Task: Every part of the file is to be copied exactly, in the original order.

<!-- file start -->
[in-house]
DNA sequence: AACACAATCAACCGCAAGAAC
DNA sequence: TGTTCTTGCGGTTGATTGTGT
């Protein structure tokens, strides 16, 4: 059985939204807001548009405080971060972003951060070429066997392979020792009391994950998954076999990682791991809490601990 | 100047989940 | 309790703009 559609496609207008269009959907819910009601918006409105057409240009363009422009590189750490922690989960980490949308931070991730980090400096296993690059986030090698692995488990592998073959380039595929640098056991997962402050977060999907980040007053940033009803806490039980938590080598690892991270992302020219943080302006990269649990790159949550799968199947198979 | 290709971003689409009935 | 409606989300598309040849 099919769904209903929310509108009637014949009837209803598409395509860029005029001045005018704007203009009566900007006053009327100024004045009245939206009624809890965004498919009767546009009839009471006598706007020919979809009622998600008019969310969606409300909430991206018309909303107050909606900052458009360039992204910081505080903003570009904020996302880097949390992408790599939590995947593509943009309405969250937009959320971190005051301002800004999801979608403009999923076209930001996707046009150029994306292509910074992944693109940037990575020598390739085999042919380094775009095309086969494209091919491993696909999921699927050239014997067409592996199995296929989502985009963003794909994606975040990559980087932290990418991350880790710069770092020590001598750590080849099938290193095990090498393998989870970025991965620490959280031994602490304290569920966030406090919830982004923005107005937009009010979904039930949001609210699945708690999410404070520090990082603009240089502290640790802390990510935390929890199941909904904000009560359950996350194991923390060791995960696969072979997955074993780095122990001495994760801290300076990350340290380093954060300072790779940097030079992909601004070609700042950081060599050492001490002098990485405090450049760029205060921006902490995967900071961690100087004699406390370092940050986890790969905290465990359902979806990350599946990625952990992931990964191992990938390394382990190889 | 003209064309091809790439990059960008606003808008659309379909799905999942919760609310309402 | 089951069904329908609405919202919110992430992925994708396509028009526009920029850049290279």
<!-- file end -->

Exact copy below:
[in-house]
DNA sequence: AACACAATCAACCGCAAGAAC
DNA sequence: TGTTCTTGCGGTTGATTGTGT
């Protein structure tokens, strides 16, 4: 059985939204807001548009405080971060972003951060070429066997392979020792009391994950998954076999990682791991809490601990 | 100047989940 | 309790703009 559609496609207008269009959907819910009601918006409105057409240009363009422009590189750490922690989960980490949308931070991730980090400096296993690059986030090698692995488990592998073959380039595929640098056991997962402050977060999907980040007053940033009803806490039980938590080598690892991270992302020219943080302006990269649990790159949550799968199947198979 | 290709971003689409009935 | 409606989300598309040849 099919769904209903929310509108009637014949009837209803598409395509860029005029001045005018704007203009009566900007006053009327100024004045009245939206009624809890965004498919009767546009009839009471006598706007020919979809009622998600008019969310969606409300909430991206018309909303107050909606900052458009360039992204910081505080903003570009904020996302880097949390992408790599939590995947593509943009309405969250937009959320971190005051301002800004999801979608403009999923076209930001996707046009150029994306292509910074992944693109940037990575020598390739085999042919380094775009095309086969494209091919491993696909999921699927050239014997067409592996199995296929989502985009963003794909994606975040990559980087932290990418991350880790710069770092020590001598750590080849099938290193095990090498393998989870970025991965620490959280031994602490304290569920966030406090919830982004923005107005937009009010979904039930949001609210699945708690999410404070520090990082603009240089502290640790802390990510935390929890199941909904904000009560359950996350194991923390060791995960696969072979997955074993780095122990001495994760801290300076990350340290380093954060300072790779940097030079992909601004070609700042950081060599050492001490002098990485405090450049760029205060921006902490995967900071961690100087004699406390370092940050986890790969905290465990359902979806990350599946990625952990992931990964191992990938390394382990190889 | 003209064309091809790439990059960008606003808008659309379909799905999942919760609310309402 | 089951069904329908609405919202919110992430992925994708396509028009526009920029850049290279």